The following article was originally published in the North Wales Weekly News newspaper on 29 June 2016.
May I start by apologising if this article does not entirely consist of the flawless prose that you are entitled to expect. The fact is that I am writing it to a deadline on Friday, 24 June and have been awake for over 30 hours.
Early this morning, the people of the United Kingdom decided in a referendum to leave the European Union. The decision was the culmination of a lengthy campaign with which, by polling day, I have no doubt everyone was thoroughly weary, but also well informed.
Within a matter of two hours of the confirmation of the decision, the Prime Minister, David Cameron, announced that he would be standing down so as to allow a successor to be chosen who would take forward the negotiations with the European Union that would lead to the UK’s departure.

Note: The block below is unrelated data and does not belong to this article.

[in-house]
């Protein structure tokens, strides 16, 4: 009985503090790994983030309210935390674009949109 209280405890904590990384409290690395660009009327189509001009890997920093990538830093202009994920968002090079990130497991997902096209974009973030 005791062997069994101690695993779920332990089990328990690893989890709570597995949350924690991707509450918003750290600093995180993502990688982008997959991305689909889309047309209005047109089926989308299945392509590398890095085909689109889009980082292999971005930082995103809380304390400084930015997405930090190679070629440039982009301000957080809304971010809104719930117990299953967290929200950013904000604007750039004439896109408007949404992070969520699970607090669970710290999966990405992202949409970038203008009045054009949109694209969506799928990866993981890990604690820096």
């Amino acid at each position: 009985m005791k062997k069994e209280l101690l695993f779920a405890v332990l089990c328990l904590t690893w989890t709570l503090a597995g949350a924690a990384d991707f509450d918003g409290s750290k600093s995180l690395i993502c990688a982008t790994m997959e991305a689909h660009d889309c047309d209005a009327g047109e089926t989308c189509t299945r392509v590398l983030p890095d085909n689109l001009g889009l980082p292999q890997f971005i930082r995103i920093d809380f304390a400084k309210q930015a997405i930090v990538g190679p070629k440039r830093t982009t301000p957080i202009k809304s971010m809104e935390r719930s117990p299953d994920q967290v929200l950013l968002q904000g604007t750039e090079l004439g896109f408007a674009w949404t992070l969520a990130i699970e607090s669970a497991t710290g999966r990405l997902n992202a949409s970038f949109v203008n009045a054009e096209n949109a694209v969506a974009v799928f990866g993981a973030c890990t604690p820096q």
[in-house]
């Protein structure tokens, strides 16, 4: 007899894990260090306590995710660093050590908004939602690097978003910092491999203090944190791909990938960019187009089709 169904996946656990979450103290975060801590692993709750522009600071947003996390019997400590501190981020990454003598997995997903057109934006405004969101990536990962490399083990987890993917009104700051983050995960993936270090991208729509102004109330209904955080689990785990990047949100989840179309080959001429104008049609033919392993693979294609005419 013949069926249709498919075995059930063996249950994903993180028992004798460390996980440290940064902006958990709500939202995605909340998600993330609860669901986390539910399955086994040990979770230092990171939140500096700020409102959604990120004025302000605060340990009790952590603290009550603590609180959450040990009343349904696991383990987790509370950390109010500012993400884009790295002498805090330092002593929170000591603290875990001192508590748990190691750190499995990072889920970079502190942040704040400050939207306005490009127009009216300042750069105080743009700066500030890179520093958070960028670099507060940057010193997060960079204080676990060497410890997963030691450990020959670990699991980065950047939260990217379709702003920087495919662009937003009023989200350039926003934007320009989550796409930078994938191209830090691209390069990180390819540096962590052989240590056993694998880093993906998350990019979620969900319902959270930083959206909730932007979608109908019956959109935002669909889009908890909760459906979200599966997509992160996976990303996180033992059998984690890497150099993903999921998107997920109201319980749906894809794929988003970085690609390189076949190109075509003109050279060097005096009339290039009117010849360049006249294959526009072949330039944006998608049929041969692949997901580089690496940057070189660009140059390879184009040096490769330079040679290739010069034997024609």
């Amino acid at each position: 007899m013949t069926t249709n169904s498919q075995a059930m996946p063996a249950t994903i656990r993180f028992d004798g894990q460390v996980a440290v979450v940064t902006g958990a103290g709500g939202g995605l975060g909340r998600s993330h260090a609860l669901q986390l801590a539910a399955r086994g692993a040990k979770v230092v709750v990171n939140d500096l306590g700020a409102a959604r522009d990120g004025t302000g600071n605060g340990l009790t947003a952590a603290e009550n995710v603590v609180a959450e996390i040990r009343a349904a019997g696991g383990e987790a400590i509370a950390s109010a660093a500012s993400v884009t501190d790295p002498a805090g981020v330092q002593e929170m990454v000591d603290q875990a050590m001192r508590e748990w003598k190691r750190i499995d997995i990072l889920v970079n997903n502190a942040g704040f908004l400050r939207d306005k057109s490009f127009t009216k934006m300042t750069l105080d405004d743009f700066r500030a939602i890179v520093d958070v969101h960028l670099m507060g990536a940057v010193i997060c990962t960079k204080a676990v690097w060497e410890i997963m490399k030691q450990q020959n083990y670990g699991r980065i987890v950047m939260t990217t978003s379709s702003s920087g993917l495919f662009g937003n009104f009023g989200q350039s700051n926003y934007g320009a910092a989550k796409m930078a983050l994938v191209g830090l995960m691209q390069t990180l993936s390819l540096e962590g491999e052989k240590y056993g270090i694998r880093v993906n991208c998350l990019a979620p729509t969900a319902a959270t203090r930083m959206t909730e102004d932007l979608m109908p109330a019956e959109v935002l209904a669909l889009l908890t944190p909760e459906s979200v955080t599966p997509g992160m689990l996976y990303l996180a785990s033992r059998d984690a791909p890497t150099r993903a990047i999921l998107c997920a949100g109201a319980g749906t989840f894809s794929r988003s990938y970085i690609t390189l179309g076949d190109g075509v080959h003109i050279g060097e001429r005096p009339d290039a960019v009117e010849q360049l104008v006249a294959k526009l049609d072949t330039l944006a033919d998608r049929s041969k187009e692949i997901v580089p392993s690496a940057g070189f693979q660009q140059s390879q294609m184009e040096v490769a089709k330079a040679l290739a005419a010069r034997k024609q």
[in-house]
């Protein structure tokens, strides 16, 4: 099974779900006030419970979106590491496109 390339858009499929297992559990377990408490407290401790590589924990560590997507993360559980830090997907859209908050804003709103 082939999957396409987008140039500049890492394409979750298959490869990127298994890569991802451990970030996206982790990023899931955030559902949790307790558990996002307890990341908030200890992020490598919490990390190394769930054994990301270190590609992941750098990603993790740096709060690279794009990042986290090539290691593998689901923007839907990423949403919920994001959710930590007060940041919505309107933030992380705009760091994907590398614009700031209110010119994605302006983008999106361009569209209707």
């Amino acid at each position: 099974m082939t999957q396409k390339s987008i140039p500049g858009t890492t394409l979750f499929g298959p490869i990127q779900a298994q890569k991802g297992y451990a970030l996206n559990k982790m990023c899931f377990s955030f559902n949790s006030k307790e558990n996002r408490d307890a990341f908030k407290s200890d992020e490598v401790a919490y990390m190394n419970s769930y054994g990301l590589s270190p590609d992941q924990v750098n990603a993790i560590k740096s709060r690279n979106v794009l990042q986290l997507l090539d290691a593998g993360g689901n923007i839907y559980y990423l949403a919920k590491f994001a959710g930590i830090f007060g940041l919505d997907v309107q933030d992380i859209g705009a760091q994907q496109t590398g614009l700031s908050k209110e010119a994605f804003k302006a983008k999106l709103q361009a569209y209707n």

“Historic” is a frequently abused adjective, but there can be no doubt that the events of 23 – 24 June 2016 will go down as one of the great turning points of British history.
As I write, the currency markets are in a state of some turmoil. This is only to be expected. All markets dislike uncertainty; but gradually things will become more certain and the markets will settle.
Whilst I am delighted that the people of this country have shown the necessary self-confidence to take this decision, I acknowledge that there are serious challenges ahead. The process of negotiation will no doubt be lengthy and convoluted. It will be important to secure arrangements that preserve trading and other necessary relationships between Britain and her continental neighbours.
There will also be wounds that will need to be healed. The majority was a small, albeit a clear, one; but the fact is that some 48% of the electorate decided that they wanted to remain within the EU.
All of us will now have to work together to repair relationships that have become frayed as a result of the referendum campaign. It is essential that we put our recent differences behind us and move forward together for the national good.